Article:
Pavlov's Dogs and Schrödinger's Cat: Scenes from the living laboratory (Popular Science)
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From the sheep, dog, and cockerel that were sent aloft in Montgolfier's balloon to test the air over Paris, to the famous clone Dolly the Sheep and the Darwinian finches of the Galapagos, Pavlov's Dogs and Schrödinger's Cat offers a fascinating and enlightening look at the use of plants and animals--including humans--in scientific experiments. Rom Harré here provides a fresh and fascinating perspective on research, setting aside moral reflection to simply examine the history of how and why living creatures have been used for the purposes of discovery. Ranging over five centuries, the book uncovers many extraordinary stories, including tales of the people involved, to many curious incidents and episodes, and the occasional scientific fraud. From Gregor Mendel's use of pea plants to explore heredity, to Barry Marshall's use of himself as the experimental animal in his helicobacter experiments (he survived) and even the use of an imaginary cat in Schrödinger's famous thought experiment, the reader discovers here a perspective on scientific work he or she has never encountered before--the concept of the "living laboratory."
characteristic would become more and more visible by the accumulation of minute changes generation after generation. Dawkins’s biomorphs are the products on the computer screen of the realization of a function with 9 variables. A sequence begins with a being of some primitive form generated by giving numerical values to each of the 9 variables. Just as the DNA strands realize the genes of a certain species of beings, a biomorph genome is a set of 9 numerical values assigned to the 9 variables in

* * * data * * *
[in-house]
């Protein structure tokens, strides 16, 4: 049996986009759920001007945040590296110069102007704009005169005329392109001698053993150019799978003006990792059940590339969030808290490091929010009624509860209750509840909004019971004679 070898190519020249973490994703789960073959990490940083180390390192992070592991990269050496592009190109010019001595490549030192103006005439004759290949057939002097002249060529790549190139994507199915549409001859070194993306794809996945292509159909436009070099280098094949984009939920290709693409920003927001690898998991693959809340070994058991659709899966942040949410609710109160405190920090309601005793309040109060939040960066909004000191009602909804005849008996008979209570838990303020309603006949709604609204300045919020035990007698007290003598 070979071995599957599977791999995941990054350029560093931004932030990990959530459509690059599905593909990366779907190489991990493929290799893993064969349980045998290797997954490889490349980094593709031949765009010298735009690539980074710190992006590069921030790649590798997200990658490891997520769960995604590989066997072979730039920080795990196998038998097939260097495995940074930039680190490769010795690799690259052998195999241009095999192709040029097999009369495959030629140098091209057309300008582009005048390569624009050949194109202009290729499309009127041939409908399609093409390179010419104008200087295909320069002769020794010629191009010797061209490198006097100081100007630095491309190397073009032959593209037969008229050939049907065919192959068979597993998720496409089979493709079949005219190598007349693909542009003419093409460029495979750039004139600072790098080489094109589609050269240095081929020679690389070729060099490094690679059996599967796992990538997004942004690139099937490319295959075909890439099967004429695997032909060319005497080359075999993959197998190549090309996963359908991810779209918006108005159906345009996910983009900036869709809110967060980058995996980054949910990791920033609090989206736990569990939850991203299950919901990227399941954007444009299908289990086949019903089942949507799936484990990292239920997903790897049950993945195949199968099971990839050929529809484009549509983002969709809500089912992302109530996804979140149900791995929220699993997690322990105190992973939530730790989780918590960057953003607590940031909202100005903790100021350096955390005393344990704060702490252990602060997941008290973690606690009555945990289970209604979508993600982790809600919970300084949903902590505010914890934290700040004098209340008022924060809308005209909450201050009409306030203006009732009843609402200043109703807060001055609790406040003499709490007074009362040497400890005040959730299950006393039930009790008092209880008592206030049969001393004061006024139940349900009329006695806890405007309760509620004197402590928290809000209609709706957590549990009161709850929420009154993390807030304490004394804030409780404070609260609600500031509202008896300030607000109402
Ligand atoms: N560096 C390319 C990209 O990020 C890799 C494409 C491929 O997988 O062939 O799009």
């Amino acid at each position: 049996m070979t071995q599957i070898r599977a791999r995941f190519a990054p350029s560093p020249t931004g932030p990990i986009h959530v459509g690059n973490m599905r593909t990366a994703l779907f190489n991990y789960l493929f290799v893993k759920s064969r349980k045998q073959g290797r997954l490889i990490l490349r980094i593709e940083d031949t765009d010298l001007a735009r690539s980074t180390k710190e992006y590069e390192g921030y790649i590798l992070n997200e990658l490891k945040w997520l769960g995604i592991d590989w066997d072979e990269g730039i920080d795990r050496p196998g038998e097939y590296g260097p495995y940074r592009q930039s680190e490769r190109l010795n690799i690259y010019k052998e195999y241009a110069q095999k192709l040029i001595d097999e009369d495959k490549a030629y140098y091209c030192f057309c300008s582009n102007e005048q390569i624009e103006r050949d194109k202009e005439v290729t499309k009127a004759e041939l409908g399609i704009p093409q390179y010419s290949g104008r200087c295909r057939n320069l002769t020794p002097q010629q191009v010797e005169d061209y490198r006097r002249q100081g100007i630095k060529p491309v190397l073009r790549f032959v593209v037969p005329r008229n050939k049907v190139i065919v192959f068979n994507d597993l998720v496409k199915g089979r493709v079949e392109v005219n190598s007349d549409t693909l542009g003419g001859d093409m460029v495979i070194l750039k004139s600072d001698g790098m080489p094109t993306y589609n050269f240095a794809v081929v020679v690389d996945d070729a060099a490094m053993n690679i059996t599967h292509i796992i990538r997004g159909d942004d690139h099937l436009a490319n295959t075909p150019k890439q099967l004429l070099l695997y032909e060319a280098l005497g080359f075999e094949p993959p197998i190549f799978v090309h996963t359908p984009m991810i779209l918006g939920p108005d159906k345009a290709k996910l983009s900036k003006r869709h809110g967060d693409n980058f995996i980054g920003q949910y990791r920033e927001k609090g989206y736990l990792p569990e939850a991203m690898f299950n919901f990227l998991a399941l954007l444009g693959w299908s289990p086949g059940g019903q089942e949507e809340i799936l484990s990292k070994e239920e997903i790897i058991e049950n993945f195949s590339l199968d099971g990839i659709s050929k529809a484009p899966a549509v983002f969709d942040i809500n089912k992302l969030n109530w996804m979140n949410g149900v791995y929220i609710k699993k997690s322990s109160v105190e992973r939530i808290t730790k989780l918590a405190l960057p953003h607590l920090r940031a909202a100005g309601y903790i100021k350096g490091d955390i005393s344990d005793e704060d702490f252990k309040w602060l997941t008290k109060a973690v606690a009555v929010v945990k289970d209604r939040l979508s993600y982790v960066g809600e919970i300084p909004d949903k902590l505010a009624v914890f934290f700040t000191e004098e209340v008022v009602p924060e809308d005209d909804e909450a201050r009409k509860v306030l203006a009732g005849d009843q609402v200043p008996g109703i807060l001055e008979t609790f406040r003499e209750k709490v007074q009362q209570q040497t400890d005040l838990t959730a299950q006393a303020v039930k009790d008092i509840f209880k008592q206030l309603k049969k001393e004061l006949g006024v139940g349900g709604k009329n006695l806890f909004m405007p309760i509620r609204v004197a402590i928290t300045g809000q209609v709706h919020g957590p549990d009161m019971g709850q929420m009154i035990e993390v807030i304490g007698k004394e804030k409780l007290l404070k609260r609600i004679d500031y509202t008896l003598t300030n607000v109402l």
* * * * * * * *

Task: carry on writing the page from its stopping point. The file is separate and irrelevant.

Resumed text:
both periods is important because we think we know some of the changes in the distribution of plants and animals that preceded each and what happened afterwards. If we could detect similar changes occurring now we would have some data for making predictions about how the current warming will turn out, particularly for the organic world, including ourselves. By cataloguing the kinds of molluscs that now inhabit the colder Eastern side and the warmer Western shores of Greenland and comparing them
all and other primatologists in which young chimpanzees are closely observed as they grow up in the care and company of family members. Harlow did carry out another series of experiments independently of the surrogate mother studies, in which infant monkeys were deprived of various aspects of normal simian family life. Various incurable social and psychological defects emerged in the animals as they entered adult life. The work carried out in Harlow’s numerous experiments can be represented as
Perhaps the heart could be removed completely from the patient’s body for delicate surgical work and replaced when the repair work was done. This is the procedure known as ‘auto-transplantation’. Dogs were already in regular use at Stanford University Medical School for training surgeons. The workplace was an illequipped annex with cement sinks and a leaking roof. Undeterred by the dismal environment Lower and Shumway continued their use of dogs as experimental apparatus, pilot plants for the
physically impossible? Most of my colleagues are unwilling to declare outright disbelief in its possibility, however unsatisfactory the Pons and Fleischmann claims proved to be. Chapter 10 Inventing Novel Beings: An Imaginary Cat and Virtual Life Forms We do not always have to use real pieces of equipment to do experiments. Sometimes it is enough to imagine a situation and think out what might be the outcome of manipulating the things with which we have populated it. Some of the greatest